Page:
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13 August 2018

Commercial Risk Europe: BIBA warns of potential contract continuity problems post-Brexit

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The British Insurance Brokers’ Association (BIBA) has said there is “concern” that some policies running with a renewal date beyond Article 50’s 29 March 2019 negotiating period may not be valid if no Brexit agreement is reached, with no silver bullet solution.

The association’s CEO, Steve White, said: “Millions of clients who rely on insurance cover to comply with the law, to fulfil conditions of contract and to protect their businesses, themselves and their families will be affected if the ability to continue trading freely with both UK and EU firms is lost.”

He explained that BIBA has been lobbying several of its government’s departments and regulators to express the concerns of its members, find an official solution and deliver clarity.

Separately, market solutions are being put forward, but BIBA explained there is no silver bullet. For example, some multinational insurers are using the International Underwriting Association of London’s (IUA’s) Brexit clauses, which may prove to be an effective solution in many cases, Mr White said.

However, individual contracts of insurance will vary and insurance providers will have differing circumstances, approaches and solutions, he continued.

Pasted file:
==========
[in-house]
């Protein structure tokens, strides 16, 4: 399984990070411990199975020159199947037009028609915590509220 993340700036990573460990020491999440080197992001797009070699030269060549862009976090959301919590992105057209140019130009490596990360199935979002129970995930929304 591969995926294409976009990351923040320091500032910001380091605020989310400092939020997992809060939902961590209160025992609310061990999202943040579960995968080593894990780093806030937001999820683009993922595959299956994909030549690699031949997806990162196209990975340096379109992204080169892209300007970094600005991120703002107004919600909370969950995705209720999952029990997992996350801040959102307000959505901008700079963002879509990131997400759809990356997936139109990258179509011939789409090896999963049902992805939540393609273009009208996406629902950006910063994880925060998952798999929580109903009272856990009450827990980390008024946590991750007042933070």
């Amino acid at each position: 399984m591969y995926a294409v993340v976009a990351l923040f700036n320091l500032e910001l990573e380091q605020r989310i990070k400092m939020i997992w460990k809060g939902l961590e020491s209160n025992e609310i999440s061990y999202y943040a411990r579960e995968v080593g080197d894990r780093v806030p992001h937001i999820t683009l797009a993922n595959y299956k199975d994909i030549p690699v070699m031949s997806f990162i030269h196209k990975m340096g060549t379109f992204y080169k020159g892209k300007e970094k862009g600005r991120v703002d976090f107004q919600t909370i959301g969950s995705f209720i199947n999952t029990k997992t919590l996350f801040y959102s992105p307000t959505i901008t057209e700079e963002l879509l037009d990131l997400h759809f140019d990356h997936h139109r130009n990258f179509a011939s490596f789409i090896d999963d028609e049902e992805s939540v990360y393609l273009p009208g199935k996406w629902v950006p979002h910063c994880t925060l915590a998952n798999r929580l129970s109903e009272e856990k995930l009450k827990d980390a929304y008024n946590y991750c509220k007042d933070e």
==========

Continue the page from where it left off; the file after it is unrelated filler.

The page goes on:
“Each scenario will need to be considered on its own merits and any insurance buyer can seek advice from their insurance broker about their specific insurance arrangements,” said BIBA’s CEO.

“What is clear, is that there are many uncertainties around Brexit and many different models raise many different risks. Circumstances and degrees of concern will vary from insurance buyer to insurance buyer and from insurer to insurer, so there is not one single solution to mitigate these risks,” he explained.

Making sure insureds enjoy contract certainty in the increasingly likely scenario of a no-deal Brexit is a growing concern, London market representatives have previously warned. Some fear that a watertight market solution might not be feasible and are lobbying regulators to come up with an official response.

Ongoing disagreement on the Northern Ireland border and lack of consensus within its government on Brexit has increased fears of a disorderly UK departure from the EU.

Full article on Commercial Risk (subscription required)

© Commercial Risk Europe

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